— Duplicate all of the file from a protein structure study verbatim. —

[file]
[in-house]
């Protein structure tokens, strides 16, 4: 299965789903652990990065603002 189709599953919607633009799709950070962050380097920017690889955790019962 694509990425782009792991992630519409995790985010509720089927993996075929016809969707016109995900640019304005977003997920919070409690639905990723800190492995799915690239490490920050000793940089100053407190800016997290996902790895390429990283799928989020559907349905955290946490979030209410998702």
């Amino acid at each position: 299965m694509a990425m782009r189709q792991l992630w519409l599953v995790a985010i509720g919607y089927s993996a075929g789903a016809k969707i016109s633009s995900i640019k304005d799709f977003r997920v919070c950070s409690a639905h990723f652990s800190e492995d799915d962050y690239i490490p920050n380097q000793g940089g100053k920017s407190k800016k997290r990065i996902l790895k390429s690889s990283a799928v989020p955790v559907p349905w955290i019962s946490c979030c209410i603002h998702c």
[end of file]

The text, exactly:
[in-house]
């Protein structure tokens, strides 16, 4: 299965789903652990990065603002 189709599953919607633009799709950070962050380097920017690889955790019962 694509990425782009792991992630519409995790985010509720089927993996075929016809969707016109995900640019304005977003997920919070409690639905990723800190492995799915690239490490920050000793940089100053407190800016997290996902790895390429990283799928989020559907349905955290946490979030209410998702």
């Amino acid at each position: 299965m694509a990425m782009r189709q792991l992630w519409l599953v995790a985010i509720g919607y089927s993996a075929g789903a016809k969707i016109s633009s995900i640019k304005d799709f977003r997920v919070c950070s409690a639905h990723f652990s800190e492995d799915d962050y690239i490490p920050n380097q000793g940089g100053k920017s407190k800016k997290r990065i996902l790895k390429s690889s990283a799928v989020p955790v559907p349905w955290i019962s946490c979030c209410i603002h998702c």